There are moments on the road when every concern can dissolve away. You’re gripping the steering wheel, looking forward with shades on, windows down, music up. That dusty, white bus is chugging along. Some of your friends are staring out the windows in mesmerised silence. Others are sleeping on packs or pillows. You know it's a matter of time until the next banger starts booming on the playlist and everyone awakes from their trance or slumber to belt out the lyrics.
The breeze ripples hair and softens the scent of body odor and sweaty hiking boots. Sunlight ignites dusty windows. You’re moving forward yet staying still, satisfied with where you are, excited for wherever you’re going.
Throughout our eight-hour drive from Penticton, BC to Jasper, Alberta, we were spoiled with in-your-face mountains, Gatorade-blue-lakes, and deep-green forestry that energized our dream-like wonder.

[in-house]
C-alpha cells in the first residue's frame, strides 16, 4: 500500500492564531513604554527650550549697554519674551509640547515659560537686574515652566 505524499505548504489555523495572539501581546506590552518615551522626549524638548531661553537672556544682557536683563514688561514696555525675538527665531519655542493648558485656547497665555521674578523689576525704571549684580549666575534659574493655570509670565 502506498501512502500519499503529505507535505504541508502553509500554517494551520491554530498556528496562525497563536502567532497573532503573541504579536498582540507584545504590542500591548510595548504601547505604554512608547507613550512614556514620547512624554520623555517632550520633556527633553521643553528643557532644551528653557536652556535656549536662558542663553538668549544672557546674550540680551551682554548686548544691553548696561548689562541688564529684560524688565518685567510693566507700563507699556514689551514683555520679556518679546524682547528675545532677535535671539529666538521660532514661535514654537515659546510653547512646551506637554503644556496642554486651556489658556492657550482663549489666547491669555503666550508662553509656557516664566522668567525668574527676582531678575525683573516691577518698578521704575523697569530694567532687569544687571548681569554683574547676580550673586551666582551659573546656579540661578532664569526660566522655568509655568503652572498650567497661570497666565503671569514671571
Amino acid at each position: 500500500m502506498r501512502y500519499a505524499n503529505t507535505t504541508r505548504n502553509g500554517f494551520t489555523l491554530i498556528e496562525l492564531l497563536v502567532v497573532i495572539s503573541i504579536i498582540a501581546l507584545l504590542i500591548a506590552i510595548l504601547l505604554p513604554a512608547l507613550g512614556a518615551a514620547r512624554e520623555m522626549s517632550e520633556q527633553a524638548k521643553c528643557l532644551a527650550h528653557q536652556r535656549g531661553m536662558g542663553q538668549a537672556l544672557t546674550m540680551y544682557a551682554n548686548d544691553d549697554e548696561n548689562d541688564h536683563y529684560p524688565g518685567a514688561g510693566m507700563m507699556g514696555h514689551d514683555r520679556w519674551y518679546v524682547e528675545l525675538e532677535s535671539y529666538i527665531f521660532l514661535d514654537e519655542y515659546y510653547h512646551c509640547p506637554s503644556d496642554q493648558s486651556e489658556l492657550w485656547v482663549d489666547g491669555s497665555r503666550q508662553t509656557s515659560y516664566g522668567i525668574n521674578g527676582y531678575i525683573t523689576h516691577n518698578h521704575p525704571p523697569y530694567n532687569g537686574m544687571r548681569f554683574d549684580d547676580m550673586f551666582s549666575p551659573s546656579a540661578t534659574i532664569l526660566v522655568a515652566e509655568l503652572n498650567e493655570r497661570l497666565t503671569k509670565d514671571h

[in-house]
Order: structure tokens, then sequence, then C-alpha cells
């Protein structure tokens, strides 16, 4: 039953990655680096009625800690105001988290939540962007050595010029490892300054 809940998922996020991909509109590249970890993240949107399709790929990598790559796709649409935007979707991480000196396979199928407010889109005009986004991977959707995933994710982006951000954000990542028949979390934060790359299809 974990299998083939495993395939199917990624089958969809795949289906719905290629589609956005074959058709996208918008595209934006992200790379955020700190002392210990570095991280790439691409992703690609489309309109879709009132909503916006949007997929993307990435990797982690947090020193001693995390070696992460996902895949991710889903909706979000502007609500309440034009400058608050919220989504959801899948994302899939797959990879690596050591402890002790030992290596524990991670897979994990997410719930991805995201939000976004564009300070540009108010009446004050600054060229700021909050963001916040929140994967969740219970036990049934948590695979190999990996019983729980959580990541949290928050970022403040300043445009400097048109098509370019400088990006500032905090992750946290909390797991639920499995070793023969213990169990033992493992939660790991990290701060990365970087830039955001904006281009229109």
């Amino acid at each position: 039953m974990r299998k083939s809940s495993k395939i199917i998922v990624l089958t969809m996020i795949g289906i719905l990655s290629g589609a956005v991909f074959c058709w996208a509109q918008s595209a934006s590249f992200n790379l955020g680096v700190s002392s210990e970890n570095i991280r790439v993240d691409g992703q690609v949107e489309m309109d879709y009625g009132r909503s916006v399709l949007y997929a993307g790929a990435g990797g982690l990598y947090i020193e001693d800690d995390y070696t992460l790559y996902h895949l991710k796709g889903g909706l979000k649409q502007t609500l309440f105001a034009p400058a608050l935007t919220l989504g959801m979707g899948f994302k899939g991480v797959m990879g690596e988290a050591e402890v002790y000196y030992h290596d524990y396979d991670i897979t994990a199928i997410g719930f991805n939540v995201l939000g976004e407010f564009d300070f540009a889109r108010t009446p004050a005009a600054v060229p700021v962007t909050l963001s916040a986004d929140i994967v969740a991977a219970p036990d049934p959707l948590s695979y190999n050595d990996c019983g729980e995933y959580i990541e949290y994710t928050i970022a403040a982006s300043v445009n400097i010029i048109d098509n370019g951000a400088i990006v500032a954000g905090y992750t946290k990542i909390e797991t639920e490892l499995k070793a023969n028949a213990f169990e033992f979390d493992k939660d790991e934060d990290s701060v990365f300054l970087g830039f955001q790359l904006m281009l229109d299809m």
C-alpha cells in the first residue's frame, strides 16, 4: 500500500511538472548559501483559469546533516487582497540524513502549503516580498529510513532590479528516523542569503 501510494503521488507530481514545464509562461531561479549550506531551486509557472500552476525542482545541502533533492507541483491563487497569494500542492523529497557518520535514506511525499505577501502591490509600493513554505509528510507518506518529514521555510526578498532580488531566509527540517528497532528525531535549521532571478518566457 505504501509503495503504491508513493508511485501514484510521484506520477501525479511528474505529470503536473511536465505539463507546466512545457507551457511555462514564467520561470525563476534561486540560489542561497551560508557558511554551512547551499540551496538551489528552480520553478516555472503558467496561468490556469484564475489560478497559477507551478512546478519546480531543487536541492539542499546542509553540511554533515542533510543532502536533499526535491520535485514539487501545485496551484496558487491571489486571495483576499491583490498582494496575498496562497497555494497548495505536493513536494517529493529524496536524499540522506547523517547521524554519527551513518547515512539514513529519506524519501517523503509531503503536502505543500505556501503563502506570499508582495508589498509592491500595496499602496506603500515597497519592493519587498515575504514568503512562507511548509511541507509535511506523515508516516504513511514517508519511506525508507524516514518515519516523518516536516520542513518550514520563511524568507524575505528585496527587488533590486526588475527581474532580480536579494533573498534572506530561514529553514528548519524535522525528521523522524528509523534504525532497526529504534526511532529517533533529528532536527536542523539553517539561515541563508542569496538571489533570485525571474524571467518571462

As we drove on, though, I thought about how it no longer felt like we were staring at the scenery around us—in ways that are difficult to explain, it felt as if we were part of the scenery. It felt like the forests, mountains and lakes were an extension of who we are, connected in constant flux—not something to be witnessed, but something inherently entwined with our fleeting existence, as attached to us as an arm or leg, as inside us as every sucked-in breath.